In a long-awaited move, U.S. President Barack Obama on Monday (local time) sent free trade agreements (FTAs) with South Korea, Colombia and Panama to Congress, pressing lawmakers to pass them promptly.
Obama's action raises hopes that the ratification process will be completed before South Korean President Lee Myung-bak makes a visit to the States next week.
"The series of trade agreements I am submitting to Congress today will make it easier for American companies to sell their products in South Korea, Colombia, and Panama and provide a major boost to our exports," Obama said in a statement.
Obama, who expressed skepticism about free trade as a candidate, stressed that the FTAs, if passed, will help create jobs, his priority ahead of the presidential elections in 2012.
"These agreements will support tens of thousands of jobs across the country for workers making products stamped with three proud words: Made in America," he said. "We've worked hard to strengthen these agreements to get the best possible deal for American workers and businesses, and I call on Congress to pass them without delay, along with the bipartisan agreement on Trade Adjustment Assistance (TAA) that will help workers whose jobs have been affected by global competition."
The political dispute over the TAA, aimed at helping workers harmed by foreign trade, was a potential deal breaker, with Republican members of Congress opposing the renewal of the $US1-billion-a-year program.
Obama's submission of the FTAs to Congress, however, suggested that the White House and the Republican Party have a political deal in place. Obama has been apparently assured that the TAA will be extended in concert with the passage of the FTAs.
Specifically on the FTA with South Korea, Obama said his administration, "in close coordination with the Congress, successfully negotiated to provide additional market access and a level playing field for American auto manufacturers and workers exporting to Korea."
Republican House Speaker John Boehner welcomed Obama's submission of the FTAs and promised a speedy process.
"They will be a top priority for the House," he said in a statement. He added the accords will be handled in tandem with the TAA.
The House is expected to approve the FTAs next week, followed by a vote by the Senate.
South Korean officials said there will be no hurdle to the ratification of the trade bills, saying it is merely a matter of time. Congress must vote yes or no within 90 days under the "fast-track" Trade Promotion Authority.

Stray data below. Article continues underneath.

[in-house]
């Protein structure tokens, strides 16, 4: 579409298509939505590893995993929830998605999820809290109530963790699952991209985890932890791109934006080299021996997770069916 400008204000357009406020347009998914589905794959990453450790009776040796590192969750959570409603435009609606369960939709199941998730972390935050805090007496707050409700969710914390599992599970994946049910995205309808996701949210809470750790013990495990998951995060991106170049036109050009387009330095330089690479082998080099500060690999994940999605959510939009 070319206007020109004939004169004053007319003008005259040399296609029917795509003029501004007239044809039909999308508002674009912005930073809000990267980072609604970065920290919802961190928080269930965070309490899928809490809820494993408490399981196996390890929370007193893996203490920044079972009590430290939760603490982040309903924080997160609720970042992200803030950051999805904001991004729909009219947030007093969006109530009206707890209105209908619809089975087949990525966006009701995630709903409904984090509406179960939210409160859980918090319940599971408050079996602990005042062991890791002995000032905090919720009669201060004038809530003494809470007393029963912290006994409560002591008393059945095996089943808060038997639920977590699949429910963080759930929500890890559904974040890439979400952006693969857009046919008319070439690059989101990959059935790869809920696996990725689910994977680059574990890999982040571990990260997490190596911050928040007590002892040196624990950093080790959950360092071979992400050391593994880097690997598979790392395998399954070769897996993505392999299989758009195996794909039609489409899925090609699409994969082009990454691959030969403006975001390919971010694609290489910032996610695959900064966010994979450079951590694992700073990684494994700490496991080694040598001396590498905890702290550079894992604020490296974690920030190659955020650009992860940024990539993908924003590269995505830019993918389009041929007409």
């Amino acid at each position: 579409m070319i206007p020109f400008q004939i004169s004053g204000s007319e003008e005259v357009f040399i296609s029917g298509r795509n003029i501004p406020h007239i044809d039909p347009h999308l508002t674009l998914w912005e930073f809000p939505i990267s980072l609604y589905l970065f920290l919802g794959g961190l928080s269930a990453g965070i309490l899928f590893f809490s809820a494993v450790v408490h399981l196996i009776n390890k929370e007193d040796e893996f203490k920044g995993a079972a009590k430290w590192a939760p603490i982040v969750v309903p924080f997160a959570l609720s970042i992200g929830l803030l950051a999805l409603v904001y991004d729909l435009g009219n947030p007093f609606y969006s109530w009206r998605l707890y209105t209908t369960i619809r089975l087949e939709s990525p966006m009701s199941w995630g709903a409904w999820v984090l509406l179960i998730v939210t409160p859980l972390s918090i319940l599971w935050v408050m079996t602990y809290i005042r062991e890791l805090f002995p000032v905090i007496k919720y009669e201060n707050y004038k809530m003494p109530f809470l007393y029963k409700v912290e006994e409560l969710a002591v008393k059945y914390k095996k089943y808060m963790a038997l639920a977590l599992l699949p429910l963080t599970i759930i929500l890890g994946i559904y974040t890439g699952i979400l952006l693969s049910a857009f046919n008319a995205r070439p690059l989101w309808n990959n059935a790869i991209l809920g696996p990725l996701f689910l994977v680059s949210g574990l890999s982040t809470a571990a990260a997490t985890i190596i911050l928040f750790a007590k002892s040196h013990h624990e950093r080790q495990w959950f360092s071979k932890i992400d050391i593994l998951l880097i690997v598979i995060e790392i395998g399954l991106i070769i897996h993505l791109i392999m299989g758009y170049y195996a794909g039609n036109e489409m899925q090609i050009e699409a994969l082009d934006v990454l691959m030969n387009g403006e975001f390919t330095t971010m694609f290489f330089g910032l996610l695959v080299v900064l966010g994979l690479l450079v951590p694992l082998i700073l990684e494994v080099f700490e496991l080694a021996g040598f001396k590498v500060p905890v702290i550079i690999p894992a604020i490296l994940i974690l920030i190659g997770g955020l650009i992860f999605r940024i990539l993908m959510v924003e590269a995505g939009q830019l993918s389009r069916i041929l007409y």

"Before an FTA is submitted, the Democratic and Republican parties iron out differences and (the White House) checks a vote count necessary for ratification," the South Korean Embassy in Washington said in a press release. "So far, an FTA implementing bill has never been voted down."
But embassy officials were cautious about whether Congress will approve the FTAs before their president holds summit talks with Obama in Washington next Thursday.
"The ratification process is associated more with domestic politics," an official said, requesting anonymity.
If the bills are ratified before Lee's visit, he added, the president is likely to deliver a speech to Congress.
A senior U.S. government official also said last week that the Obama administration was pressing hard to get the FTAs handled quickly, which would add to the success of Lee's trip.
The Lee administration has openly said the strengthened alliance with the U.S. is one of its major diplomatic accomplishments.
South Korea and the U.S. signed the bilateral FTA in 2007 and struck supplementary deals, mainly on auto trade, last year.
The long-pending trade pact is one of the most contentious issues in South Korea's National Assembly. It was presented to the parliamentary committee on foreign affairs and trade last month amid objections from opposition lawmakers.
The ruling Grand National Party (GNP) is calling for a speedy ratification, while the main opposition Democratic Party (DP) claims the deal favors the U.S. and should be renegotiated.
The floor leader of GNP, Hwang Woo-yea, reiterated his earlier position to keep pace with the U.S. Congress in handling the bill.
"If the U.S. Congress passes the ratification bill, we have to handle the pact at a similar time," Hwang told Yonhap by phone. "As the annual parliamentary audit is under progress, (the party) will review the general situation and try to negotiate with opposition parties."
If it is going to be put to a vote in a plenary session later this month, the FTA must first pass through the foreign affairs and trade committee.
Rep. Nam Kyung-pil, who chairs the committee, said the GNP will accept "all reasonable demands" from opposition parties, except calls for renegotiation with the U.S.
"We will try to handle the bill without physical clashes," Nam stressed.
In a Cabinet meeting earlier Tuesday, Prime Minister Kim Hwang-sik urged senior government officials to prepare safeguard measures to protect local industries and raise public awareness of possible benefits of the trade deal.